From an earlier post

Somewhere in the pipeline is declarative provisioning and configuration lab work which might go better in the cloud, but I might be able to do it at home, too, with up to four Hyper-V > hosts ready to go.

I also have a cloud at work, and some of the things I want to do are relevant to my job.

I keep forgetting how recent a lot of my knowledge is. That was only 15 months ago. Since then I’ve done a fair bit of provisioning and configuration automation at work. I can (and have done) tear down and rebuild about a dozen servers at a whim to set up an application cluster.

This weekend I was reviewing my old cloud posts and looking at Amazon S3 storage again and wondering why I hadn’t done it yet. Seeing how recent that post is makes me realize that because my needs are different now than they were last time I thought about S3 or cloud VMs.

I thought I had poked a couple of s3 buckets before, but apparently not or I deleted them immediately. For work and career reasons I feel I need to do more with cloud APIs, and the S3 API is immediately relevant. Ceph is a free product that became prod-ready 3-4 months ago and has an S3-alike API. While my products at work have current blockers to using the public cloud, the company as a whole wants to be cloud-first. (Although for many applications, internal cloud is required for various security reasons.) So Ceph/S3 may solve some problems for my product going forward.

So, I decided to put a site on S3. (S3 can be used as a static web host without the need for an EC2 host.) I arbitrarily picked jimnelson.us which also can be referred to with www.jimnelson.us , but the ‘proper’ has been without the www. For technical reasons (naked/apex DNS names can’t properly use CNAME) I’ll have to move some of my DNS to Amazon Route 53 or go with the www version and redirect from the naked domain.

In addition to enabling static web access I had to add a policy to allow anonymous users to read via the web interface. (Copied and modified; not sure what the “Version” is about yet.)

{
    "Version": "2012-10-17",
    "Statement": [
        {
            "Sid": "PublicReadGetObject",
            "Effect": "Allow",
            "Principal": "*",
            "Action": "s3:GetObject",
            "Resource": "arn:aws:s3:::www.jimnelson.us/*"
        }
    ]
}

And then I changed www.jimnelson.us to CNAME to www.jimnelson.us.s3-website-us-east-1.amazonaws.com after updating the site to prefer www. (canoncial name in html header).

I also enabled logging which goes into a different bucket.

S3 isn’t actually a filesystem, and one of my recent questions has been the different between a filesystem (what everyone is used to) and an object store (like S3). One thing is that you can’t just add bits to a file like you can on a filesystem. You have to re-upload the entire file/object. So log files don’t seem to be a good fit for S3. Curiously their built-in logging seems to simply create a new file for every log entry…or maybe it stuffs a few into each file if the hits come in close enough together.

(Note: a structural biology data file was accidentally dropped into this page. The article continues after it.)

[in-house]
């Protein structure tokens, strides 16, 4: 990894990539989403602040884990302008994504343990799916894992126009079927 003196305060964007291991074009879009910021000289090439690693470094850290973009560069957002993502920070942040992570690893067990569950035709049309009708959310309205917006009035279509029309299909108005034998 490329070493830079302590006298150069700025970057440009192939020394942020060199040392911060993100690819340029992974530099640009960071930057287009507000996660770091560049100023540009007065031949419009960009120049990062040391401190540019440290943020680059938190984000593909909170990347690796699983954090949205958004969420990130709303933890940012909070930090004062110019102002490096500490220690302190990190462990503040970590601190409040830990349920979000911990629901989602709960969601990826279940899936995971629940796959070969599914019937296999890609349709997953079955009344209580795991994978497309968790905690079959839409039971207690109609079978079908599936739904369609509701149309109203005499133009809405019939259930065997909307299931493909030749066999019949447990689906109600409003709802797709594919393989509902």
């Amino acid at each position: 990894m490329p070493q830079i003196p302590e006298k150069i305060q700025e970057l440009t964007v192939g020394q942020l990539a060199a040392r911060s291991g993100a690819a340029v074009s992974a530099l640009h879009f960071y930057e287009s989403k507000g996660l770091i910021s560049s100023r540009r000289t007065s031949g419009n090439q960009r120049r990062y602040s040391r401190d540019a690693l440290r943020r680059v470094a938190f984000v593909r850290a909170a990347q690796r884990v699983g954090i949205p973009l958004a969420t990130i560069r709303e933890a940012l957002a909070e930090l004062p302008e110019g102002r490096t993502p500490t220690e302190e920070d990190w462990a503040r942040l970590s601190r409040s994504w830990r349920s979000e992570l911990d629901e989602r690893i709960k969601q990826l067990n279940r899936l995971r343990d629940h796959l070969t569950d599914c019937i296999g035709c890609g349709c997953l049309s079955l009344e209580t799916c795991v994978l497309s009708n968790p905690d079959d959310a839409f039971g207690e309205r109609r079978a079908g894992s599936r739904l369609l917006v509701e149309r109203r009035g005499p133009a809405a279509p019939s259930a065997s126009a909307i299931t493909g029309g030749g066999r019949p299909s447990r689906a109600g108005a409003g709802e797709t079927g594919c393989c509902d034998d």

(Another difference is mostly invisible, but each object can be in different physical places which has caused at least one person on the Internet large delays when accessing a large number of files with wildcards.)

So basically each file/object is like a book you check out and place back on the shelf in its entirety whereas on most local and network filesystems you can access bits at a time or continually add to the end of the file. (Actually now that I say that…I wonder if you had a big movie file if you could play from the middle…need to check that out. But incremental or partial updates are definitely an anti-pattern for object storage.)

Also, prices for S3 storage seem to have fallen since I first considered it for backup in 2010. In that thread I mentioned buying two external USB drives which I still have, but I almost never use them. I have automatic local backups happening a couple of places, but a drive failure could lose it all. Well, all since the last USB drive backup. With S3 (or other online service) I could have the script upload. And S3 has good security controls and automation, so I could fairly easily arrange for a backup script that has limited access to S3, can’t delete its uploads if compromised, and even have S3 rotate files to cheaper, slower storage. For a price, but in reality the USB backup idea isn’t “working”.

Google and Microsoft have cloud storage, also, as do others, but AWS is the big dog followed by Google and MS. My immediate interest is to get used to AWS’ S3 API and perhaps Microsoft’s OneDrive for Business.

Observations: After considering online backup in 2010 I bought two 2TB external drives and haven’t really made use of them. (In fact, now that I’m thinking about it I’ll do a one-time upload to S3. 54 GB of backups…see what that bill is.)

And in the past 15 months I’ve bought two new servers to replace my old lab stuff. Those I’m actually making use of, but now I’m looking for reasons to use the cloud again.